Does your query letter show off your book project using every possible advantage? If you want to hit the high points and impress agents with your book pitch, you’ll want to demonstrate that you’re the complete package—the right author with the right book at the right time.
Use our list below to see if your query letter is hitting all the right notes or if you’ve got room to improve.
5 Selling Points That Power Up Your Book Pitch
Do you have a fabulous title? An author’s original title is often changed by the time a book makes it to production at a big publishing house. And agents don’t necessarily think that a bad title is the kiss of death at the beginning stages.
But when you’re prepping for pitching, it’s important to come up with as awesome a title as possible. Don’t stop until you’ve got the perfect title, no matter how many friends you have to survey, no matter how many titles you have to consider and throw away. Don’t be afraid to dedicate serious time to this element; it counts big!
Does your book capture the zeitgeist of the moment? Much as we hate to say it, the right book at the wrong time might not get very far at traditional New York publishing houses. That doesn’t mean the story is dead (independent presses and self-publishing companies are always options). And we’re not saying a book has to be trendy to succeed (after all, somebody has to be the first writer to set a trend, so why not you?). But all in all, the best books tend to capture the concerns, joys, fears, and hopes of the moment.
If your book is ahead of its time, that’s okay! It doesn’t hurt to try—and in a worst case scenario, you can just wait a bit for the world to catch up, and then make your mark.
Is your angle fresh? We know that it’s all been done before. But your take on classic ideas is what makes your book stand out. So what’s your modern twist on a familiar theme? The great news is, contemporary readers are up for just about anything you can dream up (Jane Austen with zombies, anyone?). But they’re also willing to consider more subtle angles too.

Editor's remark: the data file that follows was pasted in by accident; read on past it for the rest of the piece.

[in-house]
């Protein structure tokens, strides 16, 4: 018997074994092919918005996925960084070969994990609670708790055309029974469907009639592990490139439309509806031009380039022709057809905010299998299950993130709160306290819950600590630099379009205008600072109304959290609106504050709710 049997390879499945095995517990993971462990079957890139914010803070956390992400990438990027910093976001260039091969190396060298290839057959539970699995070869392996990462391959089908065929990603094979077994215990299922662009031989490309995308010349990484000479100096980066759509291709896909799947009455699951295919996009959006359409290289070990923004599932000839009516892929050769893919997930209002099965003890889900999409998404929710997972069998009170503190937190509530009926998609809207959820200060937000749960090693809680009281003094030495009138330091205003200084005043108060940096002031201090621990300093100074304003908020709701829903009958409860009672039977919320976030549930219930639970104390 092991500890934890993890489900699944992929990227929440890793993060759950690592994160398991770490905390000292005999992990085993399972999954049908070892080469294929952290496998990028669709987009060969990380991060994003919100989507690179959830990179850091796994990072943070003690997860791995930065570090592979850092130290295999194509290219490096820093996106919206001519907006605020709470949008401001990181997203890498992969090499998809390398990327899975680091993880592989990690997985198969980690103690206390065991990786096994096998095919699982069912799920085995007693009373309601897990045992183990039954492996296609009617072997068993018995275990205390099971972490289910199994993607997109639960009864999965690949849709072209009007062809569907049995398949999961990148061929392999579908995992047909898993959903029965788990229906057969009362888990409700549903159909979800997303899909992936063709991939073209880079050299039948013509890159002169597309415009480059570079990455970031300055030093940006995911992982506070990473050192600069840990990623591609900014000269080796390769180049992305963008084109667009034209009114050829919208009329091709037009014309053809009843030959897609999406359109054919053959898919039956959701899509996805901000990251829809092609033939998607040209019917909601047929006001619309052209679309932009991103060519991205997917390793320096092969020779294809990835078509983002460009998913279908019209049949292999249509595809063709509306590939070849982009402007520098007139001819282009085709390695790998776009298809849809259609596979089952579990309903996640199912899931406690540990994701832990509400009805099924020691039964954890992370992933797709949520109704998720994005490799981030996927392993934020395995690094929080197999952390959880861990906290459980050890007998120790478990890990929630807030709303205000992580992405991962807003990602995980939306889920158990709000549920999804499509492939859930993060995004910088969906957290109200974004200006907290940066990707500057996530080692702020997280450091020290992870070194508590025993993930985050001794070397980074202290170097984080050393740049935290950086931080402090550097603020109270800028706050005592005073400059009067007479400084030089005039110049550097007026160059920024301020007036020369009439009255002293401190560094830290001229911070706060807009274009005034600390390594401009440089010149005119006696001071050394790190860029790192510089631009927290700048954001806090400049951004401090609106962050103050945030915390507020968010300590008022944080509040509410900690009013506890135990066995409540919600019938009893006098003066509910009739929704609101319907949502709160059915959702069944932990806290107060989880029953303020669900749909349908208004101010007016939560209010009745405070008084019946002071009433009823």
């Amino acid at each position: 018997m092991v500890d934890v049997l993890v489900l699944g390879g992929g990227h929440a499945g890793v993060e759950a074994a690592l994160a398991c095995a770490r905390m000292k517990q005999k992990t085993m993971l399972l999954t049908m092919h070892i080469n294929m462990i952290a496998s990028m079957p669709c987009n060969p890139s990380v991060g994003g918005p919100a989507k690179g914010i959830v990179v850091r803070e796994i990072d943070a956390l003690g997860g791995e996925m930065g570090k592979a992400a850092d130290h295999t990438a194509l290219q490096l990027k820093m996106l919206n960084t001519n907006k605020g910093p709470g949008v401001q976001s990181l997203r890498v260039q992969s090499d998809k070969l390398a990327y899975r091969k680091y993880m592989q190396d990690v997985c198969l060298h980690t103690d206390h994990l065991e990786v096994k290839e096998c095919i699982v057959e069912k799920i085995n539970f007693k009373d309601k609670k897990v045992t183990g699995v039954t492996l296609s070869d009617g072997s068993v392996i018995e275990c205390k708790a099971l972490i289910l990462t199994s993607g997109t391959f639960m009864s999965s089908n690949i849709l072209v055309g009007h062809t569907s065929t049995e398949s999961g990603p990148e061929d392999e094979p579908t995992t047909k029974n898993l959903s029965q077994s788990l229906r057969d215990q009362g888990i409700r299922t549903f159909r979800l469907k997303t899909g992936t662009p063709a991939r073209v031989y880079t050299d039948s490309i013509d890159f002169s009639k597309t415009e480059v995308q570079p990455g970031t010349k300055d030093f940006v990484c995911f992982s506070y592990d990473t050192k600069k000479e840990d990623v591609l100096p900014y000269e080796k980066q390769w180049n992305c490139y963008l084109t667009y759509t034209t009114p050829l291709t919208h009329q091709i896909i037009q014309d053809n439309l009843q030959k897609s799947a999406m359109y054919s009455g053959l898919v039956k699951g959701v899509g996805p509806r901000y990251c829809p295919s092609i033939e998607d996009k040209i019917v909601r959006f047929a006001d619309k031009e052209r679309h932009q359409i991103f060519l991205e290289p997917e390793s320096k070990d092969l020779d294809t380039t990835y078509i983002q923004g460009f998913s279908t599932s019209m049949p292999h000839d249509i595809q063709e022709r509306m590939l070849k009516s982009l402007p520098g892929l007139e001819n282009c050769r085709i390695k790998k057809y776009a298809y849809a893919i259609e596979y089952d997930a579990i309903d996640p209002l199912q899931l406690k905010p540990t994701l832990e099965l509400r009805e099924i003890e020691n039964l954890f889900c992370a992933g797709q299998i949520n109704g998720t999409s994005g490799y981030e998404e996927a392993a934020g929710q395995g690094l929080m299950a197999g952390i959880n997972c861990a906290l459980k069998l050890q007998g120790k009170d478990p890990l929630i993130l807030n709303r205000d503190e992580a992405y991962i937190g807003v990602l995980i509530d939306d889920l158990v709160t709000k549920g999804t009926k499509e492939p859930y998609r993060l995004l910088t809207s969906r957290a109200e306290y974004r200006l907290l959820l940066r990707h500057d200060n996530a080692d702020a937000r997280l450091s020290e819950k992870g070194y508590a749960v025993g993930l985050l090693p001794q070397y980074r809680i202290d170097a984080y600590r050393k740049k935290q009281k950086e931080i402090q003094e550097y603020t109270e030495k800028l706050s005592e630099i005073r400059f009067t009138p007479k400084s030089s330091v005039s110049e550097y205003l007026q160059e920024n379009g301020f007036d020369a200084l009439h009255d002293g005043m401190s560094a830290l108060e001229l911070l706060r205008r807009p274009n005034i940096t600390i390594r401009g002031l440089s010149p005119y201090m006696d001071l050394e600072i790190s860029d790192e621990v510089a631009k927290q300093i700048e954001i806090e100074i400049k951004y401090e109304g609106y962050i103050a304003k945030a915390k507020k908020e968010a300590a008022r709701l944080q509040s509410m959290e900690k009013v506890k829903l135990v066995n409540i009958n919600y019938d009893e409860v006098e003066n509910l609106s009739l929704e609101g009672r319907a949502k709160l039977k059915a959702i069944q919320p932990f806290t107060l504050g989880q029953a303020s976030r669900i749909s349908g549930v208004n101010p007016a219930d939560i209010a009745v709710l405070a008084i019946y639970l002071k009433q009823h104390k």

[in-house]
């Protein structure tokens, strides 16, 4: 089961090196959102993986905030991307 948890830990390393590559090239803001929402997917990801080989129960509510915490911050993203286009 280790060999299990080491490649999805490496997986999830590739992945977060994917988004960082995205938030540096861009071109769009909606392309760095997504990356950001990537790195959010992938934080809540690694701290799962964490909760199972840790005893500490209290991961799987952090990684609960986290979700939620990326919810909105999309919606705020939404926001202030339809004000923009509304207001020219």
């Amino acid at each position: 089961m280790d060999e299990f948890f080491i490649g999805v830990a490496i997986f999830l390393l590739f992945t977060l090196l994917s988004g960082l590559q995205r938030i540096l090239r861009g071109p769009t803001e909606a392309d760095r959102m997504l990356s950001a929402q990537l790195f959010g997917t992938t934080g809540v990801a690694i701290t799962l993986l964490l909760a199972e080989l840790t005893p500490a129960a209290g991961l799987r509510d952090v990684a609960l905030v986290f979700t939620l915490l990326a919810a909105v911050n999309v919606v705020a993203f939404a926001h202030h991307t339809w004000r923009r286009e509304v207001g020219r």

What do you have to offer? Although some writers have sold their books with tremendous success having no publishing credits whatsoever, it certainly doesn’t hurt to go into your writing career with at least a few publication credits in your writing bio. Don’t have any credits yet? Here’s how you can demonstrate that you’re serious and that it’s only a matter of time before the publishing credits start rolling in.
Have you done your homework? We can’t even begin to tell you how many writers—both newbies and big-time MFA grads—send us book projects that are either labeled as the wrong genre or that have inappropriate word counts. Before you pitch, know your book genre and word count.
Bonus hint: While a good query can’t follow a formula, there are certain practices that tend to work. You should know what they are. And you can find them here: Query Letter E-book or Publishing Tool Kit.
Finally, remember this: Even if you’ve written your book in a bubble with no communication with the outside world, you still might be sitting on a best seller. At the end of the day, what matters is the strength of your story and your words.
Question: Put yourself in an agent’s shoes. What are you looking for in a query?
How long should a verbal pitch to an agent in the context of a writers conference last?
Hi, Maryse–We recommend your in-person pitch be short enough to deliver during an elevator ride (30 seconds to two minutes). Good luck!